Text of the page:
22 September 2008

Proposed federal rule poses dangerous threat to reproductive rights of low-income women and women of color

The September 25 deadline for public comment on a proposed HHS rule that would allow healthcare providers and pharmacists to liken birth control and other forms of contraception to abortion and would further undermine women's right to sexual and reproductive health and justice, is fast approaching. (See last Friday's New York Times op-ed by Hillary Clinton and Cecile Richards.)

The impact of the ruling would be far-reaching--it would affect nearly 600,000 hospitals, clinics and other health care providers nationwide that rely on federal financing for services. But it would impact low-income women and women of color the most. As Bethany Sousa points out on RH Reality Check,

Low-income women and women of color who rely more on public programs will ultimately be hit the hardest. Significant percentages of Latinas, Asia Pacific Islanders and African-American women work in low-wage jobs that don't offer benefits and therefore, they lack health insurance of any kind. Public programs such as Medicaid and Title X fill that void by covering prenatal, pregnancy-related care and contraceptive services. The deeply flawed regulation fails to serve the needs of these patients by erecting new barriers to their obtaining reproductive healthcare. Read more...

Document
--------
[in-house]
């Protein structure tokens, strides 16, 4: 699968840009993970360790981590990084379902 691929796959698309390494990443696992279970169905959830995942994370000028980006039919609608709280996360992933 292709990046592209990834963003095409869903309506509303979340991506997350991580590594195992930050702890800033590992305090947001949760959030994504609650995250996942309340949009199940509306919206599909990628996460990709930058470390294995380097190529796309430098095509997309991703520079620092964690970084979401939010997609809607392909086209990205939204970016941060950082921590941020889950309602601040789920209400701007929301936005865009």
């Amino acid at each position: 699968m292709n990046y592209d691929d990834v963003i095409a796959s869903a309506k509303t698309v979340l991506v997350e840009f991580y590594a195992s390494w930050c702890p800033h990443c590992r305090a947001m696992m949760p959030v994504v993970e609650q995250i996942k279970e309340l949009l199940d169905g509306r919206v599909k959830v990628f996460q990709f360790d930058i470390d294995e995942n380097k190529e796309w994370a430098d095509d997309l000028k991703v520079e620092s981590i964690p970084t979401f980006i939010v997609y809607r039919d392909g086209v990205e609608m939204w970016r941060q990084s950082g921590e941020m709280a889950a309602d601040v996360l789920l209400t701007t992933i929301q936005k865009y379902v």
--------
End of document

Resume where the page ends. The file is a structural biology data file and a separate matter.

We talked with Desiree Flores, Ms. Foundation Program Officer for Health, who oversees the foundation's reproductive justice and HIV/AIDS advocacy funding. She added that the proposed rule is particularly troubling for low-income women and women of color because so many already receive substandard care and are often discouraged from questioning their healthcare providers about any information--or lack of information--they share. It would erect even more barriers for our grantees and their constituents--women who confront issues of access and discrimination on a daily basis--and place an immeasurable burden on women already struggling to navigate the medical system and advocate for their rights.

The Center for Reproductive Rights, the National Asian Pacific American Women's Forum, and the National Latina Institute for Reproductive Health, a current Ms. Foundation grantee, are submitting joint comments to the HHS, focusing primarily on the impact on low-income women and women of color. You can read these comments and contribute your own here.

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